Top 10 Everyday Inventions
This is a list of the inventions of some of the many objects we use in our every day lives. While these are all very minor things, they all help to make life much easier. So, here is a list of the top 10 everyday inventions.
10. The Safety Razor
Prior to the invention of the safety razor, most men used a straight razor – a bare blade that takes skill to use. In the late 18th century, Jean-Jacques Perret, inspired by a joiner’s plane, invented the first safety razor. Perret was an expert on the subject and he even wrote a book on in it: “Pogonotomy or the Art of Learning to Shave Oneself”. From the 1820’s onward, a variety of companies began manufacturing their own style of safety razor (though many of these would not be considered a safety razor by today’s standards). In 1875, the Kampfe brothers released the first American version; this razor featured a wire skin guard on one side of the blade, which required removal for sharpening. In 1901, King Camp Gillette (an American inventor) invented the first safety razor with disposable blades. Gillette, being a shrewd businessman, realized that selling the razors at a loss and making money on the disposable blades could make a far greater profit. This method of marketing is called the Razor and Blades Business Model, or a “loss leader”. In 1903, his first year of selling the device to the public, Gillette sold 51 razors and 168 blades.
9. Peanut Butter
First off, let us dispel a myth: George Washington Carver did not invent peanut butter! Peanuts were first ground in to a paste by the Incas, but the tradition eventually vanished. It was not until 1890 that the first modern use of peanut butter came about. George A. Bayle produced the paste and sold it as a protein supplement for people with bad teeth. In 1893, Dr. John Harvey Kellogg created a forerunner of the peanut butter, as we know it today – though his recipe used steamed, rather than roasted, peanuts. Peanut butter was widely introduced to the United States in 1904, by C.H. Sumner at the Louisiana Purchase Exposition (Saint Louis World’s Fair) which also popularized the ice cream cone, the hot dog and the hamburger. In 1922, Joseph L. Rosefield developed modern peanut butter by using finer grinding, hydrogenation, and an emulsifier to keep the oil from separating. This created a creamy texture unlike the earlier peanut butter described as gritty, or pasty. He received a patent for stable peanut butter that had a shelf life of up to a year.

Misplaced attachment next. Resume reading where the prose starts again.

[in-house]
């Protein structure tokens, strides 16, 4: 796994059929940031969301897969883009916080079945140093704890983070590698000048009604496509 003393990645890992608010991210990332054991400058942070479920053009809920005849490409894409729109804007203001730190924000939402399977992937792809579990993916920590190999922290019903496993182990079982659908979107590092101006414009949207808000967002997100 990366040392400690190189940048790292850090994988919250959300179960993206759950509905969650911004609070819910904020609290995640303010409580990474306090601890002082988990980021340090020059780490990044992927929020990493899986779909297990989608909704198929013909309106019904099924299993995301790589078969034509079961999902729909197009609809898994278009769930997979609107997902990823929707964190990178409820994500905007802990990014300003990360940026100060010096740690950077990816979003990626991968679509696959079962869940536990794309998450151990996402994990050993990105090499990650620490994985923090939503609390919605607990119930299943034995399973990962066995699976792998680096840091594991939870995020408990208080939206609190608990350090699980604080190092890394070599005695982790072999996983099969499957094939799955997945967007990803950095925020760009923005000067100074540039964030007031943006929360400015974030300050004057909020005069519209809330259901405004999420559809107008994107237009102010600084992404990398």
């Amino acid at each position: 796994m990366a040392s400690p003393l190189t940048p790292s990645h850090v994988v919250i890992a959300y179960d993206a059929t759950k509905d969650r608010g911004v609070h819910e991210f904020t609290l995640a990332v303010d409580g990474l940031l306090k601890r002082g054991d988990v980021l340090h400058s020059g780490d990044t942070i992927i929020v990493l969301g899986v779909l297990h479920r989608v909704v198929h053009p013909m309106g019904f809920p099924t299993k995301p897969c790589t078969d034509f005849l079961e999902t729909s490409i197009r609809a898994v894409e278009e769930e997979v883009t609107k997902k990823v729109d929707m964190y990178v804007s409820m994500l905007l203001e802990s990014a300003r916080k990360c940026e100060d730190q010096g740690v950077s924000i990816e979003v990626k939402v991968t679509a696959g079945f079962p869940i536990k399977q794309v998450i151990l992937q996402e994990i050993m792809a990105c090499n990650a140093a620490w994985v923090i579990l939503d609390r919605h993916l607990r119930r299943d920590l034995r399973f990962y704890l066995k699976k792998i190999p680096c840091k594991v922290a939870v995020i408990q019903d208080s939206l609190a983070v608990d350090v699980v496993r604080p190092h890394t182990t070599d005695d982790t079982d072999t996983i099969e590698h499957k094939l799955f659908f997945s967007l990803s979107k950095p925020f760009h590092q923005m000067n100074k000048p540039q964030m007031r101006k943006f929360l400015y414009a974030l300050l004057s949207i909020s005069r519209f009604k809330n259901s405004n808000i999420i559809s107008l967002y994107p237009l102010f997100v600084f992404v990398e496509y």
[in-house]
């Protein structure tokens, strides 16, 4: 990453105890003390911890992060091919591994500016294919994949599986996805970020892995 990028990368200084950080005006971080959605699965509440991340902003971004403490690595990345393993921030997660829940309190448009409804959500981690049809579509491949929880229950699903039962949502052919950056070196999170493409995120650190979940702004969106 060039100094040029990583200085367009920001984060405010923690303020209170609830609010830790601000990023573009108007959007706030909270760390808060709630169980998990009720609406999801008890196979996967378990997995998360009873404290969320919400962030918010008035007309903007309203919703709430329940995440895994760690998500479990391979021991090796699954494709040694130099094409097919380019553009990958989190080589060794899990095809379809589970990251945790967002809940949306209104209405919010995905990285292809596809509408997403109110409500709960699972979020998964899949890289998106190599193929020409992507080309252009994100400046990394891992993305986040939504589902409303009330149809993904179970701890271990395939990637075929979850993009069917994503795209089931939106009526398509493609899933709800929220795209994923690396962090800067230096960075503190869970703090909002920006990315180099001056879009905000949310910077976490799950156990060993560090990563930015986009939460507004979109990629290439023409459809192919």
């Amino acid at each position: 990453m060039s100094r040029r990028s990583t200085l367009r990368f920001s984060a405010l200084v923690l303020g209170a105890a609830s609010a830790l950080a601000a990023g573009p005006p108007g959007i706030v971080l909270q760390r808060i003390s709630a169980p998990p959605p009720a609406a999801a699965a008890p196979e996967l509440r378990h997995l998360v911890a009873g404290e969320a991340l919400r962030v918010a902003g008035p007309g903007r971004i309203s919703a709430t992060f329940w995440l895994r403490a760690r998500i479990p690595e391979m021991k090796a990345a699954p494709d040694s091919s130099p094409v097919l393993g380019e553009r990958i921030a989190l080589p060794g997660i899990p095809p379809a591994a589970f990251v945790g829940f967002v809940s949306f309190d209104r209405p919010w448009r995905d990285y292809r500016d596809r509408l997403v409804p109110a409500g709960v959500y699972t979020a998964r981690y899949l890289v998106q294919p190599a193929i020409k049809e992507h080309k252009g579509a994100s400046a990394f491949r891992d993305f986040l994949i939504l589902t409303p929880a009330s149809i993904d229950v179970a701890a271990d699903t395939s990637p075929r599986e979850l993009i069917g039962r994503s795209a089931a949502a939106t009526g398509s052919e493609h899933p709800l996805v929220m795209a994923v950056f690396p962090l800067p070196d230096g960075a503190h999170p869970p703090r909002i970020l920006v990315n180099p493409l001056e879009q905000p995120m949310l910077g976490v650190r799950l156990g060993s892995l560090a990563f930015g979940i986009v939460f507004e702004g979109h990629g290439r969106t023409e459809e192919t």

British merchant Peter Durand made an impact on food preservation with his 1810 patenting of the tin can. In 1813, John Hall and Bryan Dorkin opened the first commercial canning factory in England. The first tin cans were so thick they had to be hammered open. As cans became thinner, it became possible to invent dedicated can openers. In 1858, Ezra Warner of Waterbury, Connecticut patented the first can opener. The U.S. military used it during the Civil War. In 1866, J. Osterhoudt patented the tin can with a key opener that you can find on sardine cans. The inventor of the familiar household can opener was William Lyman. William Lyman patented a very easy to use can opener in 1870, the kind with the wheel that rolls and cuts around the rim of a can. The Star Can Company of San Francisco improved William Lyman’s can opener in 1925 by adding a serrated edge to the wheel.
7. Milk Bottle
The New York Dairy Company is credited with having been the first company to mass-produce glass bottles for the distribution of milk. Prior to that, milkmen would fill a customers own jugs with milk; unpasteurized milk was delivered up to four times a day due to its short shelf life. The first patents for the Lester Milk Jar holds a milk container on January 29, 1878. Lewis P. Whiteman holds the first patent for a glass milk bottle with a small glass lid and a tin clip (US patent number 225,900, filed on January 31, 1880). The next earliest patent is for a milk bottle with a dome type tin cap and was granted September 24, 1884 to Whitemen’s brother, Abram V. Whiteman (US patent number 305,554, filed on January 31, 1880).
The first manually powered cleaner using vacuum principles was the “Whirlwind”, invented in Chicago in 1868 by Ives W. McGaffey. The machine was lightweight and compact, but was difficult to operate because of the need to turn a hand crank at the same time as pushing it across the floor. McGaffey obtained a patent for his device on June 5, 1869, and enlisted the help of The American Carpet Cleaning Co. of Boston to market it to the public. It was sold for $25, a high price in those days. It is hard to determine how successful the Whirlwind was, as most of them were sold in Chicago and Boston, and it is likely that many were lost in the Great Chicago Fire of 1871. Only two are known to have survived, one of which can be found in the Hoover Historical Center.